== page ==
Now is a good time to talk about poverty
By Monty Laskin/Caledon Community Services
It’s the dead of winter, we’re all cocooning in our homes and there’s no better time to reflect on how good you’ve got it if you’re warm, back from a sunny holiday and you’ve just polished off your lentil soup, bbq chicken and steamed broccoli dinner. Within the context of this background, there’s reporting on the recent increase to Ontario’s minimum wage. We’ve got one party that’s not in support, another that is tepidly supporting it and a third that’s not even weighing in with an opinion.
Incredible! How has it become poison for our leaders to talk about or do something about poverty? Our Premier, in her job one year, is telling us that an increase of .75 cents/hour is proof that she really meant it when she told us that social justice was her priority. Seriously?
Minimum wage has held firm at $10.25/hour since 2010. The impoverished working poor have become poorer. When costs increase and you’re standing pat with your income, you’re moving backwards.
On the national front, food insecurity (defined as inadequate or insecure access to food because of financial constraints) is a serious problem. It affects the health and social well-being of four million people in this country, including more than a million children. This represents almost 13% of Canadian households.
According to the report, Household Food Insecurity in Canada (2012), “…food insecurity in 2012 remained at or above the levels experienced in prior years”. One in every six Canadian children is affected by this scourge on our national identity.
Sourge. Too harsh an indictment of Canada? Would you still think it was too punitive if it was your child who was counted in that one in six figure?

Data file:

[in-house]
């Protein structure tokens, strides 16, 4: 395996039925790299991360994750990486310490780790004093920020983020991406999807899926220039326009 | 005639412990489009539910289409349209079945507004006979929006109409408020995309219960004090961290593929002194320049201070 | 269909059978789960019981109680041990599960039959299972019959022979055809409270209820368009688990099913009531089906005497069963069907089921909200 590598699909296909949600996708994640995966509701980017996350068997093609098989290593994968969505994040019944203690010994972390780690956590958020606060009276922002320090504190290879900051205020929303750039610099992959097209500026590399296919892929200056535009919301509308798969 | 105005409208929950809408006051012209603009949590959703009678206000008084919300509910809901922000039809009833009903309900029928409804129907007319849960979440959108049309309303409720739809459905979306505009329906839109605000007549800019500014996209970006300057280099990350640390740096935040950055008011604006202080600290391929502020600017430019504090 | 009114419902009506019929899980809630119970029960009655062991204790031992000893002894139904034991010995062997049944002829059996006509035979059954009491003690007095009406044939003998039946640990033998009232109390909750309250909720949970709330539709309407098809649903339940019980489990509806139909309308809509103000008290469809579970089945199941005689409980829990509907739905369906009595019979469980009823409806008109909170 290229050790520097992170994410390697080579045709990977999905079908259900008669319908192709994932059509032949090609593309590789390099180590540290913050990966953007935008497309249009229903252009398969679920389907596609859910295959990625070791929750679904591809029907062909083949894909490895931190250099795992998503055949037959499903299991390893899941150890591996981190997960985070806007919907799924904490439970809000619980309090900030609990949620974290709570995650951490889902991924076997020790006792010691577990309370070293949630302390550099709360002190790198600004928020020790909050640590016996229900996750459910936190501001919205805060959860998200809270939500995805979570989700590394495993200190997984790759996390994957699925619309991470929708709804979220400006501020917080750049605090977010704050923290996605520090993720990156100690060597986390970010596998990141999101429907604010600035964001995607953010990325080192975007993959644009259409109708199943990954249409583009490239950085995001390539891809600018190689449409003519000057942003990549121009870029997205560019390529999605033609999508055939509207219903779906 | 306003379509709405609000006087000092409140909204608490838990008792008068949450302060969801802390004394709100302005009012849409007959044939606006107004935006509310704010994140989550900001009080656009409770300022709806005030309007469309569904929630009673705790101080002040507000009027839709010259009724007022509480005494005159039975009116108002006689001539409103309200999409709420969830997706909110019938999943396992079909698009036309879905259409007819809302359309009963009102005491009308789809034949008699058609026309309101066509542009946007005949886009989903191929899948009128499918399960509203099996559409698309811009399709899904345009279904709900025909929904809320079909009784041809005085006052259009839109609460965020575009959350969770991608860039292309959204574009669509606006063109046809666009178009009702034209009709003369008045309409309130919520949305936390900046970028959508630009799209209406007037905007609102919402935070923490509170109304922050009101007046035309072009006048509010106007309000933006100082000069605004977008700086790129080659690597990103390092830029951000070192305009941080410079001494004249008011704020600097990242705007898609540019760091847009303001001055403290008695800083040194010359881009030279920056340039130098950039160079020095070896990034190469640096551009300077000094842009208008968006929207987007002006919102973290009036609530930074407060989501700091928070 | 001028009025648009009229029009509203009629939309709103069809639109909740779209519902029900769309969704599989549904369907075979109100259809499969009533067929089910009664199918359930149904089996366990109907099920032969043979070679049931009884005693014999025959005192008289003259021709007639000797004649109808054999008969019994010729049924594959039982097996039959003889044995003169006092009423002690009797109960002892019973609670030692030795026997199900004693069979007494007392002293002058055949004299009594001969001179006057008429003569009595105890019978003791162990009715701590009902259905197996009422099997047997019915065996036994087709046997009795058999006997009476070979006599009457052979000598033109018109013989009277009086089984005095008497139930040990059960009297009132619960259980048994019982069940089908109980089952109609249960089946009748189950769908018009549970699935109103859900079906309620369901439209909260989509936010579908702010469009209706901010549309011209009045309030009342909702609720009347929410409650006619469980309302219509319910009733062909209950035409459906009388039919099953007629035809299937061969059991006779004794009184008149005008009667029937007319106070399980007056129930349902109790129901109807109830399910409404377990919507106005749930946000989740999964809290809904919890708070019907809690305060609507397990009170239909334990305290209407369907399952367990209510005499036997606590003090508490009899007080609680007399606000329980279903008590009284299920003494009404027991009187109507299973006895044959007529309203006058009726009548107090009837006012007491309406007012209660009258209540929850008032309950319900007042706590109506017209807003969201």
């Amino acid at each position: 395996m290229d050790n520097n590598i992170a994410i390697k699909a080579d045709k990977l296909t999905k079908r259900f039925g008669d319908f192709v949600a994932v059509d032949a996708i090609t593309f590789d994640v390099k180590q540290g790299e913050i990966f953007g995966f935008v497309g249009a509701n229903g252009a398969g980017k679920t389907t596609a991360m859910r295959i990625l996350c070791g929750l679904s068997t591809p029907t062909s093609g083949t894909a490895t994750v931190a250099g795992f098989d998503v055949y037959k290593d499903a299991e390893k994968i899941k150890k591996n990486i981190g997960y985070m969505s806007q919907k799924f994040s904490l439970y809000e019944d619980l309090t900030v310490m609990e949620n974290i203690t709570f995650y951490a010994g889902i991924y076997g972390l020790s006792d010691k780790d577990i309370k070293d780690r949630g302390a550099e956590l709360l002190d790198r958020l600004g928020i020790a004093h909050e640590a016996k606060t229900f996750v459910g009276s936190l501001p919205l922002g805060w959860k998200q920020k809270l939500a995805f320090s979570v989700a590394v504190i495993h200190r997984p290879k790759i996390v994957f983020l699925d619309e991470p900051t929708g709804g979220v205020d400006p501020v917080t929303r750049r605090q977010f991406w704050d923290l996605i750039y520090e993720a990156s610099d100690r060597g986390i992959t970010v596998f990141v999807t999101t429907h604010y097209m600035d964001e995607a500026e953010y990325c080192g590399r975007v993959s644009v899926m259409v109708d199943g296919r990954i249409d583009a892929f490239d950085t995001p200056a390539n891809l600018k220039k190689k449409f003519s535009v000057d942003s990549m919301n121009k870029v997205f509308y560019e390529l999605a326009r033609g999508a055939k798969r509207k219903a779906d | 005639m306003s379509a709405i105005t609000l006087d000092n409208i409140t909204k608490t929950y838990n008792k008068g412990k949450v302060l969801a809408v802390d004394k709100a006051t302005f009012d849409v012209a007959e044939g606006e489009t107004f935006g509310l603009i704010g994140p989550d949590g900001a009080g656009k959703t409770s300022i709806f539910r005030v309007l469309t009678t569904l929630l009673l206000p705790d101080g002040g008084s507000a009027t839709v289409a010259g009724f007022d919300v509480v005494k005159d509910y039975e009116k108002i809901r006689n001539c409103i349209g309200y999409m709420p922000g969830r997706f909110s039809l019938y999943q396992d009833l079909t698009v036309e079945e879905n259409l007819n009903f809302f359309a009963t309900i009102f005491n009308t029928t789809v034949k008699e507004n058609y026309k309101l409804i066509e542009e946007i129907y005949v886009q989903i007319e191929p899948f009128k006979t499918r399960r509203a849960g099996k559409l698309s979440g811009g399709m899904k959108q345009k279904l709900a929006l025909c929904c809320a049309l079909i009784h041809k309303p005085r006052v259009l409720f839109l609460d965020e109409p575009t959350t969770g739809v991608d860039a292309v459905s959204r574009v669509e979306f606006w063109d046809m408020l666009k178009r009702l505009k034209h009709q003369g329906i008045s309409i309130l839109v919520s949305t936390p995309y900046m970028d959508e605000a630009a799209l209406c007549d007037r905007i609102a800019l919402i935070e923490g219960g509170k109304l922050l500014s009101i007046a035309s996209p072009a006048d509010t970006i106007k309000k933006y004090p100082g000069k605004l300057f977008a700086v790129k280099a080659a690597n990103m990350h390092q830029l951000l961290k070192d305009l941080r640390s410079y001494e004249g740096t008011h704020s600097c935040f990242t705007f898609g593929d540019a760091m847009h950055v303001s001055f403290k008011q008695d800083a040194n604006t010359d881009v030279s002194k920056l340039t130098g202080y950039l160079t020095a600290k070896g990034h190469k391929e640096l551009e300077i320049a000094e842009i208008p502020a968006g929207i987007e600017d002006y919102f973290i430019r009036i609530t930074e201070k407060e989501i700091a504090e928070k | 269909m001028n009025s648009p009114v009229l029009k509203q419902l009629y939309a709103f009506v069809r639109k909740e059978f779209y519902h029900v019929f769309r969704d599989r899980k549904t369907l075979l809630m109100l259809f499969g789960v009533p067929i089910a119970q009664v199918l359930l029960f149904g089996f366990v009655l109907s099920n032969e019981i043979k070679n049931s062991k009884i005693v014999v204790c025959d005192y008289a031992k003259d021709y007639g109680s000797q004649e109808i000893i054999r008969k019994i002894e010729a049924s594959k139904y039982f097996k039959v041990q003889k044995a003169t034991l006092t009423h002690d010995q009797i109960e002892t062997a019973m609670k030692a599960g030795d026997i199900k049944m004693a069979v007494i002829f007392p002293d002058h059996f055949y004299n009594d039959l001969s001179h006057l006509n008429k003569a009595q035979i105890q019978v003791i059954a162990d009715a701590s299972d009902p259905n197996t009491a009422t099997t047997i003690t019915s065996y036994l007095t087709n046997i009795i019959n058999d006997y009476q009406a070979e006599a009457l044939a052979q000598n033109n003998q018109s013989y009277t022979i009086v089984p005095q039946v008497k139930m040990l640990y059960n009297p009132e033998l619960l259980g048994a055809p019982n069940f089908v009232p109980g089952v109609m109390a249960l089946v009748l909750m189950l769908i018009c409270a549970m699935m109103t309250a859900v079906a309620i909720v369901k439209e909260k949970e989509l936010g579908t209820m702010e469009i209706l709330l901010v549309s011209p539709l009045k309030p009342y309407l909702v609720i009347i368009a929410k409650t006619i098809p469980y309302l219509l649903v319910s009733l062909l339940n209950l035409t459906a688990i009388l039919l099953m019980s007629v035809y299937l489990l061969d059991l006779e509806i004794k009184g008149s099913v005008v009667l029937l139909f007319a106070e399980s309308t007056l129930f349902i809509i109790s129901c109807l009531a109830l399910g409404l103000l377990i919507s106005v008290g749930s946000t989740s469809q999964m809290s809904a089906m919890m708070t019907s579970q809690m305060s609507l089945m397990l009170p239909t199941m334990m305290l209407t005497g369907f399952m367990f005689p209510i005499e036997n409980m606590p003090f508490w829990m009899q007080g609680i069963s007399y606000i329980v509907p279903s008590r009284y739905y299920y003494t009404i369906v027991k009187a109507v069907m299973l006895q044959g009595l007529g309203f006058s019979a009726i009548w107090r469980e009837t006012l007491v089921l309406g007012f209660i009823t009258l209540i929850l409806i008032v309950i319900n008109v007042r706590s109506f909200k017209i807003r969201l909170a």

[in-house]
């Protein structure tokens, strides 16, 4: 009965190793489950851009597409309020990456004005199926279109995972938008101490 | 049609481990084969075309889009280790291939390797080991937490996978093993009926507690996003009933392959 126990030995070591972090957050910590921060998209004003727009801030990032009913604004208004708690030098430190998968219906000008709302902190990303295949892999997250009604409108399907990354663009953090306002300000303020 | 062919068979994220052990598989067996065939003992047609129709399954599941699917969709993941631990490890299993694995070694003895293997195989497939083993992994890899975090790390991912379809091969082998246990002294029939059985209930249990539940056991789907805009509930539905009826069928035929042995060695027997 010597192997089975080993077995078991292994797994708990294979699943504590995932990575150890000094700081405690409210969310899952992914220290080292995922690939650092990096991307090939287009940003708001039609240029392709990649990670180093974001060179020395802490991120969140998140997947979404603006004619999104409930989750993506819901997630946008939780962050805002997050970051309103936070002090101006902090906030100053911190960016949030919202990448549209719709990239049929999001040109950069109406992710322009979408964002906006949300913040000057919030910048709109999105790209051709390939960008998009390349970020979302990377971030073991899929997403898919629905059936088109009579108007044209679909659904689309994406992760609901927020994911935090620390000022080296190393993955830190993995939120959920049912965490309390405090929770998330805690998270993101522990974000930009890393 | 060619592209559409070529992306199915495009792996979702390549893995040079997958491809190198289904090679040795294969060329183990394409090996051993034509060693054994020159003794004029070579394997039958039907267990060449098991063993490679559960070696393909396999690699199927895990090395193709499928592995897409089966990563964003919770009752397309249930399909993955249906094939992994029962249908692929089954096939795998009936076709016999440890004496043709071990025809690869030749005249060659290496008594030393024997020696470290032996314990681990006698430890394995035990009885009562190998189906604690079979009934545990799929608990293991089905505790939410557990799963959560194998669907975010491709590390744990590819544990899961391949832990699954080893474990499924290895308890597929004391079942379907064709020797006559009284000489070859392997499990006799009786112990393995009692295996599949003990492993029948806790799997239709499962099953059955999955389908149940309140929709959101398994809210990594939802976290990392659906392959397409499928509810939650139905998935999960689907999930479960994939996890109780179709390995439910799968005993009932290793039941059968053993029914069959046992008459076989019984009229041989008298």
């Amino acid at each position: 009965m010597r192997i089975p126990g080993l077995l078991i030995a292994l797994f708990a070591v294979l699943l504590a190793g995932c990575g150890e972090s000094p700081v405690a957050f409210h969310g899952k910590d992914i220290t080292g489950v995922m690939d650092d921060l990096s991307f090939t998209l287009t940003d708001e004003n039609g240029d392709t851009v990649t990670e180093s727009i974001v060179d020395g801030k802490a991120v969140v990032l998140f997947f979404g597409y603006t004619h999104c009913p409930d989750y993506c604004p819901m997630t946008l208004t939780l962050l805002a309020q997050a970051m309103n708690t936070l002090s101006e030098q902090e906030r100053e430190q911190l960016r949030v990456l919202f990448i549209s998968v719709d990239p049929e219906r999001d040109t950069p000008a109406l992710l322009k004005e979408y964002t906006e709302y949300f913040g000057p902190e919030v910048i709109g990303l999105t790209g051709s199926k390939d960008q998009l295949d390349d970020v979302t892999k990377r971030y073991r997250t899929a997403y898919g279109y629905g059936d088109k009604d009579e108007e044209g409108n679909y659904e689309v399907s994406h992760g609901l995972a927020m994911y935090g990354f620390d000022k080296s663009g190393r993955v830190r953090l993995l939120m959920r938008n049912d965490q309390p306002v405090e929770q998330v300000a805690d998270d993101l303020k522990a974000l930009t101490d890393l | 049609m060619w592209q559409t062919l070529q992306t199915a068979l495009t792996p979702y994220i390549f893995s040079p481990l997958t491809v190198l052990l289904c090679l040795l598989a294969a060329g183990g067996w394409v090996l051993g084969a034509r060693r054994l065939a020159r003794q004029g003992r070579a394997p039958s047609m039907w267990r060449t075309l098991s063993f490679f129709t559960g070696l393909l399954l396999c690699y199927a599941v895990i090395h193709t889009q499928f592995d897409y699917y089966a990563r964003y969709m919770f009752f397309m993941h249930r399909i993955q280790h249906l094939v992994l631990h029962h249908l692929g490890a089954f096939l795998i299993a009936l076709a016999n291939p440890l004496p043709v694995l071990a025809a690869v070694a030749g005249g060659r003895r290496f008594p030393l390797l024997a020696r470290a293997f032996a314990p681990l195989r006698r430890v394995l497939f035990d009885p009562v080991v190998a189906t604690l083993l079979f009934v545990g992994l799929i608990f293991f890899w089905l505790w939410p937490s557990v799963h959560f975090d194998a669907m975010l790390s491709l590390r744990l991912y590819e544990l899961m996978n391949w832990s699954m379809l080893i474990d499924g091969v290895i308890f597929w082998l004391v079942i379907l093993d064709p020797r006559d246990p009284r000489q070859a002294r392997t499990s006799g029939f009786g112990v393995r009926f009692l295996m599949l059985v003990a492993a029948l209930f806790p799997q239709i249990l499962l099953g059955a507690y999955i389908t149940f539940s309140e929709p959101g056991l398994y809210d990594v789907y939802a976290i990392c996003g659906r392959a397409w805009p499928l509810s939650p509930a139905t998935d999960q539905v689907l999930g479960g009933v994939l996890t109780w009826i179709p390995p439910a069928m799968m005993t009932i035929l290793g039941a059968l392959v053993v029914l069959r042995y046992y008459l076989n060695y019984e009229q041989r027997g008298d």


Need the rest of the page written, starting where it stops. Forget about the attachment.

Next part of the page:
When a child is deprived of access to nutritious food in sufficient quantities to maintain good health, s/he suffers. According to the above-named report, these young developing bodies and souls, “…are vulnerable to the physical and emotional hardships that underpin the experience of food insecurity, but also to the associated compromises to their health and well-being”.
While Caledon is not struggling with food insecurity and abject poverty like some parts of northern Canada, our community has its share of work to do to ensure that all of Caledon’s children are given every opportunity to be strong, healthy and ready to take on challenges to achieve success. Isn’t that exactly what we want for our own children, our friends’ and neighbors’ children and quite frankly, for each and every child in this community?
Sure, we talk about it. Some of us even get involved in activities that address it in our community. But the reality is that despite decades of government spending on social programs intended to help lower income earners, the percentage of Canadians living in poverty has really not changed. So this begs the local question: Is it really possible to have a poverty-free community?
There are a great many people in Caledon who believe it is. These people tend to look at social determinants of health. These are things like income and social status; social support networks; education; employment; social and physical environments; personal health practices; healthy child development; gender; and culture. They reason that if we focus solely on tax cuts, we can’ possibly focus upon poverty reduction. They believe that if we create a platform for a community’s health that promotes dignity and opportunity for everyone, then poverty reduction, even poverty elimination, becomes achievable in Caledon.
This is precisely what Caledon Community Services is all about these days. We’re making headway through the support of a determined staff group of 140 strong, a committed Board of 14 volunteers, another 500+ community volunteers and a broad range of partner organizations and other stakeholders who invest their time and resources into CCS and the Caledon community.
In virtually every sector of public service these days, there is a move to building synergies across service providers. Whether it be health, employment, resettlement, transportation, food support or the care of seniors, there is a drive towards community capacity planning. That means working together, creating seamlessness, securing buy-in from the expected and the unexpected resources in Caledon. The collaboration, and the exchange of ideas and resources, is the fodder for community capacity building.
It really is a good time to talk about poverty now. Or are you settling for .75 cents/hour to keep you quiet?